“I even told my husband I would rather he didn’t come home!” she jokes. But then she gets serious: “Because of this experience, I never wanted to have another baby. I believe the long working hours of husbands cause the low birth rate in Japan.”

Low birth rate is no joke in one of East Asia’s most affluent nations. “Japan’s population shrank by its largest amount on record in 2014,” reports Ana Swanson for The Washington Post. “Japan’s declining population has a powerful impact on its economic situation, and not for the better. An aging population leaves the country with fewer workers and more dependents. And conventional wisdom says aging leads to slower economic growth and more deflationary forces, both of which make it more difficult for Japan to chip away at the substantial debt burden from its economic crisis at the beginning of the 1990s.”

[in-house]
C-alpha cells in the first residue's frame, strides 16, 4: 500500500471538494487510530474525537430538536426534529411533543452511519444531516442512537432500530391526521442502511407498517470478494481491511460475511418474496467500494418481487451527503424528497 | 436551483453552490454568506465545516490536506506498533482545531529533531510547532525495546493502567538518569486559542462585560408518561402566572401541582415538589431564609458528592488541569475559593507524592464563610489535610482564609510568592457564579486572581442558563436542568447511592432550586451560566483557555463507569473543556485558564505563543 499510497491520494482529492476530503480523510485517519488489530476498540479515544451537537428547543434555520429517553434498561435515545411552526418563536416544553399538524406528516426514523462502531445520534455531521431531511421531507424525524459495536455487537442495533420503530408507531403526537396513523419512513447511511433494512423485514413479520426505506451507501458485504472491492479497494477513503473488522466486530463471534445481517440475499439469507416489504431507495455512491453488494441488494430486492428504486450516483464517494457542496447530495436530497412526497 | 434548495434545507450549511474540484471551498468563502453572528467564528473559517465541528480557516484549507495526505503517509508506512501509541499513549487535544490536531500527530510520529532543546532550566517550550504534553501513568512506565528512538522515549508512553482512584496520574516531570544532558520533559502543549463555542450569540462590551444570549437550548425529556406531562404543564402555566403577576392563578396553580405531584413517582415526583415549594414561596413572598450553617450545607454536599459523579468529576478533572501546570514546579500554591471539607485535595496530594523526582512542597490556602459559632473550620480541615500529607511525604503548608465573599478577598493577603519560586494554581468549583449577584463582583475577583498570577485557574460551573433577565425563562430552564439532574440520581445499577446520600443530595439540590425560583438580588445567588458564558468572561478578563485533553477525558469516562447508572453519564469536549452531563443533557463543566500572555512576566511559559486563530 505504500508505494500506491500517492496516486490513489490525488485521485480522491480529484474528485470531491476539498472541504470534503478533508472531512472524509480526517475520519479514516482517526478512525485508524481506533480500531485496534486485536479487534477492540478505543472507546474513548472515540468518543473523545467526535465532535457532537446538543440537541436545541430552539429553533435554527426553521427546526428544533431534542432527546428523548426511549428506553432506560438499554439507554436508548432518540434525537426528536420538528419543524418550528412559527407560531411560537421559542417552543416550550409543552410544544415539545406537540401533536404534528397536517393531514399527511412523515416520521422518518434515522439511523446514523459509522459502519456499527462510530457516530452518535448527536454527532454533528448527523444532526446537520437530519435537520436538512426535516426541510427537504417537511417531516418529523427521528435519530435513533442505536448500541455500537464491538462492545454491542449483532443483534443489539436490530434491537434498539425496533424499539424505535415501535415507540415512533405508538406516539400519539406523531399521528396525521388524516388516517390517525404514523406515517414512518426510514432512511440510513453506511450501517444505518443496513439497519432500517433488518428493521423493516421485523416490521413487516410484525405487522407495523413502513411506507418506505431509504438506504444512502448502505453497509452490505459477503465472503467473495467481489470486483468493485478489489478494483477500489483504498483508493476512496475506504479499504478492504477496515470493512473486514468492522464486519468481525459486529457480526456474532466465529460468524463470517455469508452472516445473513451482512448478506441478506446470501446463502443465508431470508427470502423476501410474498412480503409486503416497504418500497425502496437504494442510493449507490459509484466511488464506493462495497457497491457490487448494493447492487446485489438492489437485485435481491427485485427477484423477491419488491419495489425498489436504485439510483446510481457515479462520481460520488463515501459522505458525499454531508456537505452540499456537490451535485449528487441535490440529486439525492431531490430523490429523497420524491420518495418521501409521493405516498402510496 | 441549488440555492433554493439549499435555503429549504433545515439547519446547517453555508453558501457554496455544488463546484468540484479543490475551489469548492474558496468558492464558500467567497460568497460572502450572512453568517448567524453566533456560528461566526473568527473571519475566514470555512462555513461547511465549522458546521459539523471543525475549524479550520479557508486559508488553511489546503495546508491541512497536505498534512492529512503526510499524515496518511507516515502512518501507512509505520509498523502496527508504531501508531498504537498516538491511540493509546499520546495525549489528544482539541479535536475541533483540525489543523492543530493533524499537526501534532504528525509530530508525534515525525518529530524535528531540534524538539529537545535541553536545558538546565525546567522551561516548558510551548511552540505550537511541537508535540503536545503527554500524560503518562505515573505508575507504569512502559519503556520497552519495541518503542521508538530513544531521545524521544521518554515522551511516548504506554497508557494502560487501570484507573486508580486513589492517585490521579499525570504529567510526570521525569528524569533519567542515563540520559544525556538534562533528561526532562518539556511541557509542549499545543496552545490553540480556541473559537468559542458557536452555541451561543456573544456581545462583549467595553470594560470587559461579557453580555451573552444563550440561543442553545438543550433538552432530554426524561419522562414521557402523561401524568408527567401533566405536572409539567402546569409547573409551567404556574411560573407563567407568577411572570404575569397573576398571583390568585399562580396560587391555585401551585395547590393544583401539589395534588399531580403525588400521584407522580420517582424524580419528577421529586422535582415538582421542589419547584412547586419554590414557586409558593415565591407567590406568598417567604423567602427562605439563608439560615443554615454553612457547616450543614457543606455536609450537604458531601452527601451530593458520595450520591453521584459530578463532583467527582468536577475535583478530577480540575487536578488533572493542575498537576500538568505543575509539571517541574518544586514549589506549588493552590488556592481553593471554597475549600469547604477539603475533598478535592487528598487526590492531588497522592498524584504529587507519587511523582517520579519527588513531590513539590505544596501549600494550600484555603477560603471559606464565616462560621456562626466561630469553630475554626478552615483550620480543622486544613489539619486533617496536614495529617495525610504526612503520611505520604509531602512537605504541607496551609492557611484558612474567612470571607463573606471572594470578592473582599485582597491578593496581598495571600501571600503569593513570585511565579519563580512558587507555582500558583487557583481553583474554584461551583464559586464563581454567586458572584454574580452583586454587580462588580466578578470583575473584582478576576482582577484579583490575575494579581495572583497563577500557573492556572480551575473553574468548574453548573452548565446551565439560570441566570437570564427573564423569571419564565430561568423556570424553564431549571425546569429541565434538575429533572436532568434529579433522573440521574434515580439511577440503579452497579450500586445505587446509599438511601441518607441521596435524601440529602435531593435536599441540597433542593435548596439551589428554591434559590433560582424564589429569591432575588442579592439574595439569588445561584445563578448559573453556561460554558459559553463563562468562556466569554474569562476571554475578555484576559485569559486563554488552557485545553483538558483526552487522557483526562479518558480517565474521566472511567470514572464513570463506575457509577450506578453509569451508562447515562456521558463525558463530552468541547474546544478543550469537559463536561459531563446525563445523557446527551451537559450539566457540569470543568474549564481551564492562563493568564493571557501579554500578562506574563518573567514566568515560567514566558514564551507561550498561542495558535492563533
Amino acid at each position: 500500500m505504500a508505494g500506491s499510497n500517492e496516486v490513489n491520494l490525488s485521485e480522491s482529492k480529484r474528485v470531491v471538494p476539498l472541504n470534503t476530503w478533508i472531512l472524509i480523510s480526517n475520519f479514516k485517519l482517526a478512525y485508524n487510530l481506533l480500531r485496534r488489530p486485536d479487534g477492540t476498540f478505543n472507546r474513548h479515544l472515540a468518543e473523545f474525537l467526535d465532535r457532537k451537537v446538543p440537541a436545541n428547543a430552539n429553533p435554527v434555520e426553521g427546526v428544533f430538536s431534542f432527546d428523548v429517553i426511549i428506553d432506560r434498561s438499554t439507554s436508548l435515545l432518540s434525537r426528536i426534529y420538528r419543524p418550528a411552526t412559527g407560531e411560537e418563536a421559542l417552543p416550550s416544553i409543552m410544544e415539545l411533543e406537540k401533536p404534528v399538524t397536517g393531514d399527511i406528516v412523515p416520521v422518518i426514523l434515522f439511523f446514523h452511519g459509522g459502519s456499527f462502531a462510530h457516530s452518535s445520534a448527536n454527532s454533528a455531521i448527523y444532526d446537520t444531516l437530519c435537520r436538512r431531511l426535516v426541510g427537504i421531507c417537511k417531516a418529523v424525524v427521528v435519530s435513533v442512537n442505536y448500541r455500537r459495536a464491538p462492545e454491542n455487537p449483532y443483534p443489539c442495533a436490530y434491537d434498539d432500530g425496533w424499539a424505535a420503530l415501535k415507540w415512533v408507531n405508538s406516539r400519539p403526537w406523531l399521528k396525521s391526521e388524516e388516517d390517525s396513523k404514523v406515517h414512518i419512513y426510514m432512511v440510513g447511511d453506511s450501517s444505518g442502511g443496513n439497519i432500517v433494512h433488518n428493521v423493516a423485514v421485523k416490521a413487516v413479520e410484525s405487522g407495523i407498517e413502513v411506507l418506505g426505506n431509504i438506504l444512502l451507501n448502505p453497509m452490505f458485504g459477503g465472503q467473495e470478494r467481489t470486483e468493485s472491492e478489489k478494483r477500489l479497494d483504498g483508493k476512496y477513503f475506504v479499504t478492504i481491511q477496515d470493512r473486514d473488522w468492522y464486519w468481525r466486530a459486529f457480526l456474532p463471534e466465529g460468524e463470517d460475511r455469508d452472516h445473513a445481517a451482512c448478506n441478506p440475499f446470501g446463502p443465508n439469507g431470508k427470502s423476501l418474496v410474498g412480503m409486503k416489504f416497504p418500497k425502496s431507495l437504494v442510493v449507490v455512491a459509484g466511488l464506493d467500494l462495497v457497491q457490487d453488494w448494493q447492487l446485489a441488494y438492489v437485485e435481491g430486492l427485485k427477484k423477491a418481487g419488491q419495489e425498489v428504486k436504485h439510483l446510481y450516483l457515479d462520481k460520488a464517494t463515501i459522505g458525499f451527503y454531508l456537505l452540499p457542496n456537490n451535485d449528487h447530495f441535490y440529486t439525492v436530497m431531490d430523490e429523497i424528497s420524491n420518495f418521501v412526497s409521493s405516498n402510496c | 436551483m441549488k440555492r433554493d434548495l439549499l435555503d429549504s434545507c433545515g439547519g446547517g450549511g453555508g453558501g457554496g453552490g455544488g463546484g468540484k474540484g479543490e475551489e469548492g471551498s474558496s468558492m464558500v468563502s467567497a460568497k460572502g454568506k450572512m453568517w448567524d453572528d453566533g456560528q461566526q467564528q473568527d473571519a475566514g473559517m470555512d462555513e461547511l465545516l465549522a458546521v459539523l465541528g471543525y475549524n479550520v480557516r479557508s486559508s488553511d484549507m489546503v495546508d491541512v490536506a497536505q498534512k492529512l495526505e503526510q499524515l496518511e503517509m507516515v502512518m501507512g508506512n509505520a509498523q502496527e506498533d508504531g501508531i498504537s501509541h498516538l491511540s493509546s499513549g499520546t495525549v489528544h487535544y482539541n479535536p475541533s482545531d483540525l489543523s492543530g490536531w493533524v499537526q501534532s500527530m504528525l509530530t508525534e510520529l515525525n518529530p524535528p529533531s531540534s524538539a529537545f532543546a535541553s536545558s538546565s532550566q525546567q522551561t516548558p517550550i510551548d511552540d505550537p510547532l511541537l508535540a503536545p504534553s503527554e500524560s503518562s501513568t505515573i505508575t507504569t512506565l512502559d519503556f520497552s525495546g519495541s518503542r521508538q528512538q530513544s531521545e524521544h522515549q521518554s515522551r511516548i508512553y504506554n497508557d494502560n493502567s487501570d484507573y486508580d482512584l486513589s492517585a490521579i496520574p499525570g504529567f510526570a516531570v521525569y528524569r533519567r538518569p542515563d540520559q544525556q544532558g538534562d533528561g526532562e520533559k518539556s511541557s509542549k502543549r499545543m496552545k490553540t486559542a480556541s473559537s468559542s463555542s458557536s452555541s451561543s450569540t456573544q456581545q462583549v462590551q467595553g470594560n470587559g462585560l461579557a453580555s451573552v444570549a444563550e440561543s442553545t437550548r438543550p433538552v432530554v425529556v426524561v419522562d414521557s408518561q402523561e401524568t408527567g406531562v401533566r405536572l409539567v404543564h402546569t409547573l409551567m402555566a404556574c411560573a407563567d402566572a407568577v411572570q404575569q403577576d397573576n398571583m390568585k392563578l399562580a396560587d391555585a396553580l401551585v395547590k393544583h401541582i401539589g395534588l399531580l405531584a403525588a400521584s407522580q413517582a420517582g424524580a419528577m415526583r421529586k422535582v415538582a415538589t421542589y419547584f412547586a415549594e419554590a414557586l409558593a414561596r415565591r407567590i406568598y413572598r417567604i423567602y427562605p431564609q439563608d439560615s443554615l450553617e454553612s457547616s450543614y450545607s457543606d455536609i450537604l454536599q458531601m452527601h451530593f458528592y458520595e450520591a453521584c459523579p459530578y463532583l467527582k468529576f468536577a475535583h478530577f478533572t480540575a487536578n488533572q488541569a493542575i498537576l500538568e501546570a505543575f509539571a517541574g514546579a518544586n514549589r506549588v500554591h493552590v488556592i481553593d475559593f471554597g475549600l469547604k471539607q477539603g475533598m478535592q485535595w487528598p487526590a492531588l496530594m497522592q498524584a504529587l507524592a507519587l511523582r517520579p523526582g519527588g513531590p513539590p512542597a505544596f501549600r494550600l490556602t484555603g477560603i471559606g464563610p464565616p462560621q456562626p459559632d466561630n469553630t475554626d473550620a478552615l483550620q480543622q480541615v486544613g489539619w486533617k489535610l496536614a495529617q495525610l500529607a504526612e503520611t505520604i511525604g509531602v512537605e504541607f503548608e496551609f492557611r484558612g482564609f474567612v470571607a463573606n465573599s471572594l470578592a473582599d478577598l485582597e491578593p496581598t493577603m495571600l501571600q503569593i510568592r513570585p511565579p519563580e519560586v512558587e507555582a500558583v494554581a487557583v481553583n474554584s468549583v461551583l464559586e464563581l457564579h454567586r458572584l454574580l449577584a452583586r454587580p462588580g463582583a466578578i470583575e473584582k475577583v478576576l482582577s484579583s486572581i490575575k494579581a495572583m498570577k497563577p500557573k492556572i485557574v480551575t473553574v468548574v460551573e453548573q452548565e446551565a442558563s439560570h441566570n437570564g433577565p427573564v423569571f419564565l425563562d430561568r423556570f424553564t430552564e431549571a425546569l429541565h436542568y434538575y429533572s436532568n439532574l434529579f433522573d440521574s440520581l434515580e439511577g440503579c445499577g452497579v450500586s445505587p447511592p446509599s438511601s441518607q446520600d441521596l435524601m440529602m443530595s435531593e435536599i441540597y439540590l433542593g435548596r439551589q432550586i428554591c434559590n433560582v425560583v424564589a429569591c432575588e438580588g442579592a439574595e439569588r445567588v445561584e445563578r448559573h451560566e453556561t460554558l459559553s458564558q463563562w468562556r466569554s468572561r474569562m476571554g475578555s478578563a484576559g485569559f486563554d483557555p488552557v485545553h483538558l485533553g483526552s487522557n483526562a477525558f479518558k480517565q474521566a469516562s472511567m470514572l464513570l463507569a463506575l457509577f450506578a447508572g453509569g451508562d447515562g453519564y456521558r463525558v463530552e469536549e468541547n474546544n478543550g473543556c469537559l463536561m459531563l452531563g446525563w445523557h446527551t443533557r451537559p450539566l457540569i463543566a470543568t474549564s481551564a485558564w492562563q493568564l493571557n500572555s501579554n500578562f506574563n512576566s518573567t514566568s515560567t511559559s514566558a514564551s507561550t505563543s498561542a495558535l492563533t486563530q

In essence, what may have contributed to much of Japan’s economic success—the world-famous Japanese work ethic—might, in the long run, spell economic doom.

Komuro, a former Shiseido beauty executive who knows her way around the board room, is a smiling prophet with a way out. She adds that since striking out at developing a more sane work-life balance, her husband has been able to alter his schedule, take on his fair share of household chores and parental duties—“doing as much as I do,” Komuro says. “My attitude has also completely changed, and I began to want to have another child. In fact, I am pregnant!”

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